Weekend traffic overtook its pre-pandemic levels in June as motorists swap big foreign holidays for days out and UK vacations. Analysis of government figures by garage chain Kwik Fit found traffic levels on Saturdays and Sundays in June were up five percent compared with figures seen before the pandemic.
That came despite the company’s own research suggesting an estimated 7.4 million motorists are driving less at the weekend. However, it seems people driving for leisure reasons – holidaymakers and day-trippers – are more than making up the numbers.
Kwik Fit surveyed more than 2,000 UK adults, and assuming that sample was representative of the population as a whole, the company estimates 5.1 million drivers are spending more on weekend trips because they won’t have a big summer holiday this year. And the firm reckons roughly the same number say they are travelling to see friends and family from whom they have been separated for so long.
The research also found an estimated four million people are driving further from home for weekend leisure trips to “make the most of their free time”. And an estimated 3.8 million want to make the most of relaxed coronavirus measures now in case restrictions are tightened once again.
Other reasons given for driving more frequently at weekends included the enjoyment of driving, a motivator for an estimated 3.4 million. Kwik Fit suggests around 2.8 million, meanwhile, are hitting the roads to shop at the weekend.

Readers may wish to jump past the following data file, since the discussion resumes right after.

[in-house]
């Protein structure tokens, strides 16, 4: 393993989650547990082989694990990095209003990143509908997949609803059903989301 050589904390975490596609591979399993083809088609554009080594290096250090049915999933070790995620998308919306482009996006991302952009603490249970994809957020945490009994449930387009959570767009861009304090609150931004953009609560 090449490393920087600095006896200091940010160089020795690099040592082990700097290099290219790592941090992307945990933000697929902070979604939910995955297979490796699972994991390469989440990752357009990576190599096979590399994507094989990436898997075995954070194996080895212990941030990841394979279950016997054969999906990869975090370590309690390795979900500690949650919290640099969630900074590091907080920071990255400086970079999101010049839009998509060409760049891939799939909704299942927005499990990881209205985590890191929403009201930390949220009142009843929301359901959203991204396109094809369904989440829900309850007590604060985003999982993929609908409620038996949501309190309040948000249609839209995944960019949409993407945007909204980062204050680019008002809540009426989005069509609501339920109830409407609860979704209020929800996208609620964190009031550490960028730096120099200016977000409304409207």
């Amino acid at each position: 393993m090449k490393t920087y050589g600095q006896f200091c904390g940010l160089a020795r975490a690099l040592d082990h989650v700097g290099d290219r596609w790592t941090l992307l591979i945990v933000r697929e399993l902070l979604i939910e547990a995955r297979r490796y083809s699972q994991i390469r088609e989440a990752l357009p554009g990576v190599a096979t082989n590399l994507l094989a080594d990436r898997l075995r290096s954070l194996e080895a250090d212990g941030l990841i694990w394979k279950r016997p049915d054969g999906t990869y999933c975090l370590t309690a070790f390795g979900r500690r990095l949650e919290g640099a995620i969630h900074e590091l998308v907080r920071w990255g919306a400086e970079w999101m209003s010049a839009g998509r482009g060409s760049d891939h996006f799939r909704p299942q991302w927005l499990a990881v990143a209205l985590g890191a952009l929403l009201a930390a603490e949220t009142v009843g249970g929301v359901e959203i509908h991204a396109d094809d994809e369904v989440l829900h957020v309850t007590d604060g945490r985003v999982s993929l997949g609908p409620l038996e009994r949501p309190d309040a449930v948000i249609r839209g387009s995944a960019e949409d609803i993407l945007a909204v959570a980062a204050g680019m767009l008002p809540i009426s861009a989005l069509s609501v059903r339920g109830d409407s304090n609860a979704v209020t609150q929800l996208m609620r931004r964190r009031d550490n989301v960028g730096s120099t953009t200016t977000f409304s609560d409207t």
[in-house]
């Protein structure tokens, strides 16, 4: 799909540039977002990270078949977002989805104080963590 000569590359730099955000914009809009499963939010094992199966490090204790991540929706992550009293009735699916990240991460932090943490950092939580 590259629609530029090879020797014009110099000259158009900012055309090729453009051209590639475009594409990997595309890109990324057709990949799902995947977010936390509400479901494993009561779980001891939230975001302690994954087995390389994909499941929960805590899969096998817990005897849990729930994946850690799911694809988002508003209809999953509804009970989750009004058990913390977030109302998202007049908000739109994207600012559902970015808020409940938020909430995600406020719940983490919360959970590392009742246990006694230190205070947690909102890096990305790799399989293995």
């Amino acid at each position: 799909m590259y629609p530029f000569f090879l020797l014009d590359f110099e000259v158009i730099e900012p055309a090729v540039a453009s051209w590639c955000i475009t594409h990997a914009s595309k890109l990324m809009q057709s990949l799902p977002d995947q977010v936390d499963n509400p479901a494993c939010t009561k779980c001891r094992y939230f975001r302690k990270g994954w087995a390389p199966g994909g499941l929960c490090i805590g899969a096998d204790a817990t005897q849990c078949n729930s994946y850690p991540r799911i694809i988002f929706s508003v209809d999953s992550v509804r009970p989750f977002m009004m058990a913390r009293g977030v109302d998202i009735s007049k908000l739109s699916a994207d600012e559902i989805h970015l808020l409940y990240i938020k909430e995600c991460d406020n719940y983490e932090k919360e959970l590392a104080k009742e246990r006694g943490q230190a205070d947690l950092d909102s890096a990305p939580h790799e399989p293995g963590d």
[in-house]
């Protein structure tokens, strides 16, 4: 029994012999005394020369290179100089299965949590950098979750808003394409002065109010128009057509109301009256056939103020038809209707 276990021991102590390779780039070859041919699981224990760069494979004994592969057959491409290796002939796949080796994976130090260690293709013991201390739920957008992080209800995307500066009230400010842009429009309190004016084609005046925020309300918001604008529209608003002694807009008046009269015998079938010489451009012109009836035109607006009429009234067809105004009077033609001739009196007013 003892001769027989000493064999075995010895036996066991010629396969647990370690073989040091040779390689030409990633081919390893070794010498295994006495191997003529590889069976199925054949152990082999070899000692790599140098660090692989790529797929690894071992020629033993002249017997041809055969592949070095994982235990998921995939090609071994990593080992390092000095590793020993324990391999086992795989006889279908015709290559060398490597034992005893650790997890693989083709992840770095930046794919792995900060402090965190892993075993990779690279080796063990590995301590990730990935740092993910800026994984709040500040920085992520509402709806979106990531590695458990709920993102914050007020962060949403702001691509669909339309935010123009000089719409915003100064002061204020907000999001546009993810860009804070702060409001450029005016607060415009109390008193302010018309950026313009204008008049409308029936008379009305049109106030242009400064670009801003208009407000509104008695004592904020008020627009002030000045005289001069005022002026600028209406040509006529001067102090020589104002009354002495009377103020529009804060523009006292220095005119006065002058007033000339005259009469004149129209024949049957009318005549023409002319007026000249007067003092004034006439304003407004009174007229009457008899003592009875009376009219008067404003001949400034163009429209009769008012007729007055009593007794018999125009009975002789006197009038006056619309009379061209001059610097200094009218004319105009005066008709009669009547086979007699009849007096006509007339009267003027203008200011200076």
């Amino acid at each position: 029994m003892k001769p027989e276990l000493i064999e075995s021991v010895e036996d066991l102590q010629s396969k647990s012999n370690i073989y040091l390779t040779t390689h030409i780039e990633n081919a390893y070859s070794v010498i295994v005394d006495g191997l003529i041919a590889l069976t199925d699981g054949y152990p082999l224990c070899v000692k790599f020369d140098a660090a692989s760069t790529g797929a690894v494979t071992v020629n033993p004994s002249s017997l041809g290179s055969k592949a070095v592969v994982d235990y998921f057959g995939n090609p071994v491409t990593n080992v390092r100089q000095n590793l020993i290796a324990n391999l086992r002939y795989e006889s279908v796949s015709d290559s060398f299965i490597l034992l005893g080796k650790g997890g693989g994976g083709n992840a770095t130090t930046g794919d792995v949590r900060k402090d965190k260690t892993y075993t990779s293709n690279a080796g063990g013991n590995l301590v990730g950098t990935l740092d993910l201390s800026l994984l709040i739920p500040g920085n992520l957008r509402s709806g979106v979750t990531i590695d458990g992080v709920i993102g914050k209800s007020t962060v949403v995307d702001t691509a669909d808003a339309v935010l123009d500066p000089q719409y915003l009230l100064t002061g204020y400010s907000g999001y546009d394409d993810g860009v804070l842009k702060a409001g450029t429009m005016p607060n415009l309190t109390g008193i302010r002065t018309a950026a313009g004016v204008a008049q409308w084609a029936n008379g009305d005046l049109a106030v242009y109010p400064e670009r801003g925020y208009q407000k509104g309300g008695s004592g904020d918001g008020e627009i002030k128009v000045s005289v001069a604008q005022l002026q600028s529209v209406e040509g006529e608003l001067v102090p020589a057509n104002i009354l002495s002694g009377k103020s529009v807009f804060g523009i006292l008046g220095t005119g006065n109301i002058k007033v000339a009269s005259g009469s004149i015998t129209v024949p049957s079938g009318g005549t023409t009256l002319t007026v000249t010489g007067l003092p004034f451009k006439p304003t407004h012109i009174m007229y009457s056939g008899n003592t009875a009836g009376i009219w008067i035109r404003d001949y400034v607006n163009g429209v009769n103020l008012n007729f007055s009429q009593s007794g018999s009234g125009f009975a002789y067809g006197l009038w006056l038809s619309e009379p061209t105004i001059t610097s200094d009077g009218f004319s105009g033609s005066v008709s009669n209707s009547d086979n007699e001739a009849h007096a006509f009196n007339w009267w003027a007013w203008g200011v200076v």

But although driving is becoming more popular at the weekend, the government’s own data reveals weekday traffic has not quite returned to the levels seen before the pandemic hit. With an increase in the number of people working from home and social distancing restrictions still in place (for now), weekday traffic was down six percent on pre-pandemic levels in June.
Roger Griggs, the communications director at Kwik Fit, said it was important that drivers choosing to head out on leisure journeys ensure their cars are in a fit state. He also urged motorists to make sure they were ready to return to the roads after lockdown.
“When we are not using our cars every day, it’s easy to get out of the habit of regular checks and maintenance,” he said. “Especially during the pandemic when people’s normal routines have been turned upside down. Drivers may also become slightly complacent if they are not relying on their cars to get to work each day.
“We encourage motorists to get back into the habit of checking their car over, keeping a particular eye on tyre pressures and tread. Drivers should check the levels of fluids such as oil coolant and screenwash, and also be aware that brakes may seize if a car hasn’t been used for some time.”